We aimed to assess ventilatory control in typically developing children with and without obstructive sleep apnea (OSA).
Otherwise healthy children referred for suspicion of OSA were recruited. In addition to polysomnography, we analyzed loop, controller and plant gains (ie, LG, CG, and PG), which reflect the stability of control, chemoreceptor sensitivity and the pulmonary control of blood gases in response to changes in ventilation, respectively, from tidal breathing recordings during wakefulness. Two bivariate (ventilation, end-tidal CO: one unconstrained and one constrained) and one trivariate (plus end-tidal oxygen) unconstrained model were used to assess model consistency and oxygen chemosensitivity.
In sum, 54 children (median age 11.6 years) were included. Children with OSA (n = 19, [obstructive apnea-hypopnea index] OAHI ≥2.h) had a higher plant gain compared with those without OSA (n = 35), and it was positively correlated with apnea hypopnea index (AHI) (r = 0.10, p < 0.020). The two models showed consistent results. The bivariate constrained model showed that children with OAHI ≥5.h showed an increased steady-state plant gain compared with children with OAHI <5.h. The trivariate model did not show evidence of any abnormality of oxygen chemosensitivity.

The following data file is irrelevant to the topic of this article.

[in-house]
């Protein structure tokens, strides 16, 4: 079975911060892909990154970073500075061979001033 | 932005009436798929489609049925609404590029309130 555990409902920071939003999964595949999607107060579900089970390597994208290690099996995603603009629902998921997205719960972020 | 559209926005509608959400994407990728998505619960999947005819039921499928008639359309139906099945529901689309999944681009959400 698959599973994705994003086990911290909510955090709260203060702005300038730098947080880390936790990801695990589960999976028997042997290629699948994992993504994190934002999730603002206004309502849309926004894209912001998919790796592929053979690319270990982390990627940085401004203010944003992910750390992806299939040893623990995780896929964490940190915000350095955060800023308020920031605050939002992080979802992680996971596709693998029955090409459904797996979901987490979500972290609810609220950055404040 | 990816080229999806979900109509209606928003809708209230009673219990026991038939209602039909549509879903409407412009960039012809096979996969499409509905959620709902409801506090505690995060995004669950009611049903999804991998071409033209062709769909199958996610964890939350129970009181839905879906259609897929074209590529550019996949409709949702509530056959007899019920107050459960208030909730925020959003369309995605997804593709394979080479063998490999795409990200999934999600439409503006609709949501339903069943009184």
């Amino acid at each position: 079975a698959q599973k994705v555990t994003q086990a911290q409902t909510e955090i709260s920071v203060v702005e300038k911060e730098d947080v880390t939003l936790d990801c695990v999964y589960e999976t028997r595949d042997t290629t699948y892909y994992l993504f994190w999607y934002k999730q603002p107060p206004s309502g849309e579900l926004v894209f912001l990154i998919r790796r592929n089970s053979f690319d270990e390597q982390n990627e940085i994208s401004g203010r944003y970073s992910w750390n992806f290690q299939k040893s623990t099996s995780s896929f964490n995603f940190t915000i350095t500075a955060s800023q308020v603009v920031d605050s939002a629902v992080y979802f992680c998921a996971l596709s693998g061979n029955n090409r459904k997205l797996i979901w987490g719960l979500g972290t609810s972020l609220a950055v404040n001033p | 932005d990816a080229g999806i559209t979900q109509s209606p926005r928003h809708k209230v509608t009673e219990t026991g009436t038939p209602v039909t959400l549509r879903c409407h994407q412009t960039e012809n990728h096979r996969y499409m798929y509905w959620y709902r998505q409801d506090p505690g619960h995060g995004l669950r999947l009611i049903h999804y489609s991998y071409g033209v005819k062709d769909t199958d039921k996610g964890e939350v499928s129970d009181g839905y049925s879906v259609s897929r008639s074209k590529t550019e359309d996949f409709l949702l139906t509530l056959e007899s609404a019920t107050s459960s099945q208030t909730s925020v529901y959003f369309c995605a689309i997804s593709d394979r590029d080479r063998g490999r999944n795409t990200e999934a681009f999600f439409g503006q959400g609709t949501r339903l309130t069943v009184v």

Plant gain may contribute to OSA pathophysiology in children, and therapies directed at its reduction should be tested.

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